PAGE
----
Secondly, one should question an analyst’s optimism about deposits. With the benefit of hindsight, we can figure out that mineral exploration has been a disaster since 2000. Past optimism about exploration stocks seems quite dubious with the benefit of 20/20 hindsight.
Warning: this post discusses child abuse and may make you uncomfortable…
Our society teaches us that scientists deal with the truth and facts. Scientists’ results are supported by controlled experiments, the scientific method, peer-reviewed journal articles, etc. However, there are charlatans in the world that masquerade as scientists. They do science-ey sounding things without actually doing science.
In the medical field, psychiatry is the worst offender. Conventional psychiatric views are driven by money as the deranged profession ignores very obvious evidence that contradicts their world view. For example, the National Institute of Mental Health website (archive.org, live version) claims that schizophrenia is a “chronic” disease, which means that it is ‘impossible’ for schizophrenia to go away. The reality is that people commonly experience full recoveries from schizophrenia (regardless of medication or treatment). You can see this for yourself on Youtube. Daniel Mackler’s film Take These Broken Wings has interviews with people who recovered from schizophrenia (trailer, full film). One of recovered schizophrenics, Joanne Greenberg, is the bestselling author of “I Never Promised You a Rose Garden” (it has over 26 thousand ratings on GoodReads and became a 1977 film). Despite obvious evidence, the conventional psychiatric field would still like to believe that schizophrenia is a brain disease, lasts for a lifetime, and is something that should be treated by psychiatric drugs (or whatever snake oil therapy is in vogue at the time like lobotomies/psychosurgery, insulin shock, or seizure-inducing ECT).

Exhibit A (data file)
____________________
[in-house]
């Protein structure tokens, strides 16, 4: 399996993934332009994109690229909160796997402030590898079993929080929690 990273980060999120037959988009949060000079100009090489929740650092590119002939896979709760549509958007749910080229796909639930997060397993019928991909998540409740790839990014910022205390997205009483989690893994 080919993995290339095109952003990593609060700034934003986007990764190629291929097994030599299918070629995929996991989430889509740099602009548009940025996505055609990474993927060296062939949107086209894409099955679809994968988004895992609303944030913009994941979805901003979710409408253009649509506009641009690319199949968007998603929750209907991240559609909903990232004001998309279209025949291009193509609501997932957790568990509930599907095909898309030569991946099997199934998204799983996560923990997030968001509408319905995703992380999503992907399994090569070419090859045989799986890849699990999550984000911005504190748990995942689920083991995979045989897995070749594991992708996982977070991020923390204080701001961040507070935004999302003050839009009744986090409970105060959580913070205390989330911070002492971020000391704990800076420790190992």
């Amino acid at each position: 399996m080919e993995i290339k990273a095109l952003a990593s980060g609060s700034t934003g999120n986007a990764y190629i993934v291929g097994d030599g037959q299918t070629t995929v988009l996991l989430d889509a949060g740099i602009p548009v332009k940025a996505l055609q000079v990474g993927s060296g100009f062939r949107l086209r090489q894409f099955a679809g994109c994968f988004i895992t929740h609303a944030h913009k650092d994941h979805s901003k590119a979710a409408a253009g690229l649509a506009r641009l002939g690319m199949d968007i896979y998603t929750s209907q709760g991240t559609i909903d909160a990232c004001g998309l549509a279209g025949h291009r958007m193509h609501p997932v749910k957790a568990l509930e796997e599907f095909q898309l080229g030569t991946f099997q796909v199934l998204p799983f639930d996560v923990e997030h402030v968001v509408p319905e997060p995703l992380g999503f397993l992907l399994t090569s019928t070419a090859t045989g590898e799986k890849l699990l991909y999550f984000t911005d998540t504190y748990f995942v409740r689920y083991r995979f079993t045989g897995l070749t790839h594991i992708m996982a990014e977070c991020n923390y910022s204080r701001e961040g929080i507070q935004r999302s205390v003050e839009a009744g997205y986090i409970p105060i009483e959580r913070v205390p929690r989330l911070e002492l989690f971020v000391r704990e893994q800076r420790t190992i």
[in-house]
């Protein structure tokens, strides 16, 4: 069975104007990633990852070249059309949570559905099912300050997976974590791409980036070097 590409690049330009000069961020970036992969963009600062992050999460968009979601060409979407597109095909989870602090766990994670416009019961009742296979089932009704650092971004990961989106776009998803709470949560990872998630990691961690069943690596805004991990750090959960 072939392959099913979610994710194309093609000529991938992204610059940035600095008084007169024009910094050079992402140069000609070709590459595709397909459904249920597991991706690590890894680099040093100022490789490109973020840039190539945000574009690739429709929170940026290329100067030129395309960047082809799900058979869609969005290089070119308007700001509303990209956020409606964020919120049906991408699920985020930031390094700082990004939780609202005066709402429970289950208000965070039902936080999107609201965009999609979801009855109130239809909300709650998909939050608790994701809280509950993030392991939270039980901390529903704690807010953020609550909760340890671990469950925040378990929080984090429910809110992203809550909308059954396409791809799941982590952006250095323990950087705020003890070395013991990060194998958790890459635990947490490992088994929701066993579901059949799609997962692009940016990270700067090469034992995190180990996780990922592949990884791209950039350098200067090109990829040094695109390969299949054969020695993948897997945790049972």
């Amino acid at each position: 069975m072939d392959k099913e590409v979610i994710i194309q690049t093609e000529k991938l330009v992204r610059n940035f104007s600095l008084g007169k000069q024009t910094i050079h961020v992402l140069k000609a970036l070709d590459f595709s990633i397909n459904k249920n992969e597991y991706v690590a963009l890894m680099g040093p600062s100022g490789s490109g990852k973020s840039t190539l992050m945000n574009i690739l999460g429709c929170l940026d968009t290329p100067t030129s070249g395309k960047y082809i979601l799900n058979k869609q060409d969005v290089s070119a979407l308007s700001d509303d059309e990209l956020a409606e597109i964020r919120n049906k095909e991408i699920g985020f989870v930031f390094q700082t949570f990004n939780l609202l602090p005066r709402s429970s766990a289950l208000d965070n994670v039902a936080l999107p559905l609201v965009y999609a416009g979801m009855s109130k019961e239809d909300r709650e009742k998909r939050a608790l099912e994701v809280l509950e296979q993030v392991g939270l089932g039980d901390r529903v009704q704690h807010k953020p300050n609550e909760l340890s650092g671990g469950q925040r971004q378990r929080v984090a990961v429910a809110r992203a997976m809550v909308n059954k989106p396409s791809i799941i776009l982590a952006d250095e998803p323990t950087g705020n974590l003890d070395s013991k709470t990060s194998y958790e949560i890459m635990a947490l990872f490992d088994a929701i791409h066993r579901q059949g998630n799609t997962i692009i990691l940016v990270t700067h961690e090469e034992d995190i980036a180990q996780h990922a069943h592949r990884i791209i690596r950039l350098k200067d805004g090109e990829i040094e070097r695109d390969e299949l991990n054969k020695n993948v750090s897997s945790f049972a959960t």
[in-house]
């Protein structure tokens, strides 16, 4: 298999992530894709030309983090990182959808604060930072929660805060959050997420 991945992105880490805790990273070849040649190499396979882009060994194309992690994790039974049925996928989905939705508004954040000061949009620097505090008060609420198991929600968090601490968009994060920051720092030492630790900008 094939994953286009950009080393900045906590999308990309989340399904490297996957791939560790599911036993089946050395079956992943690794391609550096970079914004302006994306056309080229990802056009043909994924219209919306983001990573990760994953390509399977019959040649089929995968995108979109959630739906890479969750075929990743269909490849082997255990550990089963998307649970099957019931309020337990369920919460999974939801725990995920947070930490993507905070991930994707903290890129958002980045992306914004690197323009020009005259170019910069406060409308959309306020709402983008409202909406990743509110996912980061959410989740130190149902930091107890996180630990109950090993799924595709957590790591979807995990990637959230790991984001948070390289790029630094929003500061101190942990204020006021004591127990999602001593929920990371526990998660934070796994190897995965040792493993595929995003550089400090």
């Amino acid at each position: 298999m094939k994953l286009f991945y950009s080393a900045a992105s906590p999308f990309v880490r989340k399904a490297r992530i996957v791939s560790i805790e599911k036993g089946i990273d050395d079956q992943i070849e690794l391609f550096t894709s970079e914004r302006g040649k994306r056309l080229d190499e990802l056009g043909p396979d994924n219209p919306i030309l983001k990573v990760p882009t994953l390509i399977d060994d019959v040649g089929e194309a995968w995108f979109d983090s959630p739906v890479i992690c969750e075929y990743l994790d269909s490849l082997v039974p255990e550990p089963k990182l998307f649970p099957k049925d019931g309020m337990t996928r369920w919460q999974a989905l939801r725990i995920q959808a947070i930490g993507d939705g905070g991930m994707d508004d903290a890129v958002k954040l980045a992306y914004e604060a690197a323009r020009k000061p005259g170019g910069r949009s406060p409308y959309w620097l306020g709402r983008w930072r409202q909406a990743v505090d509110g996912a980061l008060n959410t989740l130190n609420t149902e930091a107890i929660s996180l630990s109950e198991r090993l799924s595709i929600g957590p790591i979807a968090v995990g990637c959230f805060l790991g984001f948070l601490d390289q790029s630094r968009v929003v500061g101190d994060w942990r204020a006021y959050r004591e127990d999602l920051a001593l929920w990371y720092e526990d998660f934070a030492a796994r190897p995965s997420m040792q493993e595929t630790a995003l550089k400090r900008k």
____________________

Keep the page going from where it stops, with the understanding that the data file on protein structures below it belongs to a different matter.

“It looks like the IT security world has hit a new low.”
-Linus Torvalds, creator of Linux (via Google+)
Linus Torvalds has basically summarized the whole situation: clickbait media sites (e.g.
CNET, Tom’s Hardware, Gizmodo, Vice, The Hacker News) breathlessly report on security vulnerabilities without critical thinking or fact checking. The security industry takes advantage of that by making exaggerated claims and being attention whores. On CTS’ report, Linus states: “I refuse to link to that garbage. But yes, it looks more like stock manipulation than a security advisory to me.”
Thankfully there are some journalists trying to do real journalism. (I know the industry is dying but I’d like to thank the journalists out there who are upholding their journalistic integrity.) In comments to these journalists, charlatans like Fraser John Perring and Yaron Luk-Zilberman have been quite disingenuous. The short and distort campaign has been getting more bizarre.